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A Paleontologist Digs Into The Science Of Whales

They can weigh over a hundred tons, live their entire lives underwater, and some even hunt using sound through a method known as echolocation. Yet, whales are also complex social creatures who share much in common with humans.

Credit Alex Boersma
Pakicetus & Blue Whale- linocut illustration by Alex Boersma from SPYING ON WHALES

This hour we talk with paleontologist Nick Pyenson about why he has dedicated his life to studying whales, or as he puts it, “Earth’s Most Awesome Creatures.” Pyenson’s new book, Spying on Whales, takes readers on a scientific quest to understand the evolutionary journey of whales from dog-sized land mammals to the ocean giants of today.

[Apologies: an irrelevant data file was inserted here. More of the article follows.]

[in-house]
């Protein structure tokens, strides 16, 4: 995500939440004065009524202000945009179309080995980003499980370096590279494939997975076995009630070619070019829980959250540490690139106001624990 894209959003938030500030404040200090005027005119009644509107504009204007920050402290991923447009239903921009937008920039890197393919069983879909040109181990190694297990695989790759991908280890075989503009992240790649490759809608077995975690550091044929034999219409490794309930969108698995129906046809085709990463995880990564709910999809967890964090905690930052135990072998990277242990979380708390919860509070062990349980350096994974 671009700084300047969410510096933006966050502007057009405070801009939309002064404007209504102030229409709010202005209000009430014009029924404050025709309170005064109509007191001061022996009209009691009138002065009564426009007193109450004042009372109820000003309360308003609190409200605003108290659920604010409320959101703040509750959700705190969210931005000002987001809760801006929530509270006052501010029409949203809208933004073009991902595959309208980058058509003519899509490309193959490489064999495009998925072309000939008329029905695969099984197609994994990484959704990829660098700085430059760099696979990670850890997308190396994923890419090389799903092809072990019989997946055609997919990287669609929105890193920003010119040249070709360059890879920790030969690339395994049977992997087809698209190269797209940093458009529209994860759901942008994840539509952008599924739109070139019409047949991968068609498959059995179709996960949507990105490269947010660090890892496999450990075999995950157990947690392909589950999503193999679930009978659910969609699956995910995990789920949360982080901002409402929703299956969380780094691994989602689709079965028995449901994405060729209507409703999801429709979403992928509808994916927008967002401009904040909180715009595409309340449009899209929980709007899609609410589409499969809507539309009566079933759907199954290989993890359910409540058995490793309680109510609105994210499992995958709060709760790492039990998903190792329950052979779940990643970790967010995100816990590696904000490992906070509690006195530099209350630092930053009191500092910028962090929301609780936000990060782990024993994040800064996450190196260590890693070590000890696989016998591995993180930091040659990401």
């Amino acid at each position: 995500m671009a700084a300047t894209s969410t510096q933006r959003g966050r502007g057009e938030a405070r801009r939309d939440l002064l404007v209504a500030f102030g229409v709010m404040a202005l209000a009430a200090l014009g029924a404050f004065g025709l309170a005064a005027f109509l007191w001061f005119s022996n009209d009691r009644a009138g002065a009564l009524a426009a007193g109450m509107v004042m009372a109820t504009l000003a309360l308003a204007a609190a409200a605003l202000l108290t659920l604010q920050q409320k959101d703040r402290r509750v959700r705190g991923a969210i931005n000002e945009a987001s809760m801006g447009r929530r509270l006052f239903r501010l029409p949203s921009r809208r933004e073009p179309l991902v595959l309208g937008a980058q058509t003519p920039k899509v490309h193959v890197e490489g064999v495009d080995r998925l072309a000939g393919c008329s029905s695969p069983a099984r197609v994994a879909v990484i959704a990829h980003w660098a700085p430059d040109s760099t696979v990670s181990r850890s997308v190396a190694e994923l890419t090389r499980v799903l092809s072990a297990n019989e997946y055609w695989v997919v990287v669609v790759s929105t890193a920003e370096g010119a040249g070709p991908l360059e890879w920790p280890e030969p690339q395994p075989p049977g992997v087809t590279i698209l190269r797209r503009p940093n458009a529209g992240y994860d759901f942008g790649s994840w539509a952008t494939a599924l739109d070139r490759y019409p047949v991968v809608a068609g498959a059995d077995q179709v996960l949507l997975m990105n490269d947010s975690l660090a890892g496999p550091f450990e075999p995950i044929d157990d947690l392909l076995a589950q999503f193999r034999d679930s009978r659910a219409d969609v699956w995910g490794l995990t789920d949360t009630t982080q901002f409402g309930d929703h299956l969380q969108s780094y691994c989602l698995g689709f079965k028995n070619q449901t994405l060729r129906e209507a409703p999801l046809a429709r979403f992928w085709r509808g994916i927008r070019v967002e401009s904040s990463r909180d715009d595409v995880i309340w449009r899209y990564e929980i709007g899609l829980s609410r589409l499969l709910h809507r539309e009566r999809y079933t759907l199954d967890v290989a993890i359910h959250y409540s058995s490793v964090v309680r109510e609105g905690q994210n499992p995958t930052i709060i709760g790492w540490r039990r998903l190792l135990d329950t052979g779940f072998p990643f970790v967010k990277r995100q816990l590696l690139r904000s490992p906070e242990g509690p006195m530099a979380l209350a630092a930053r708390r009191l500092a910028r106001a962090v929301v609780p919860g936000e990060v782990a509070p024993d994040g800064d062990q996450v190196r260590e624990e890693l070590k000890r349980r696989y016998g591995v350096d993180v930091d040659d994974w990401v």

We ask Pyenson when—and why—did these creatures become so large?

We also talk about New England’s legacy of whaling and how it impacted species. And with a warming climates and melting ice, what does the future hold for whales?

Join the conversation on Facebook and Twitter.


Read an excerpt from Spying on Whales: The Past, Present, and Future of Earth's Most Awesome Creatures by Nick Pyenson.

Adapted from SPYING ON WHALES: The Past, Present, and Future of Earth’s Most Awesome Creatures, by Nick Pyenson. Published on June 26, 2018 by Viking, an imprint of Penguin Publishing Group, a division of Penguin Random House LLC. Copyright © Smithsonian Institution, 2018.

Chion Wolf contributed to this show.

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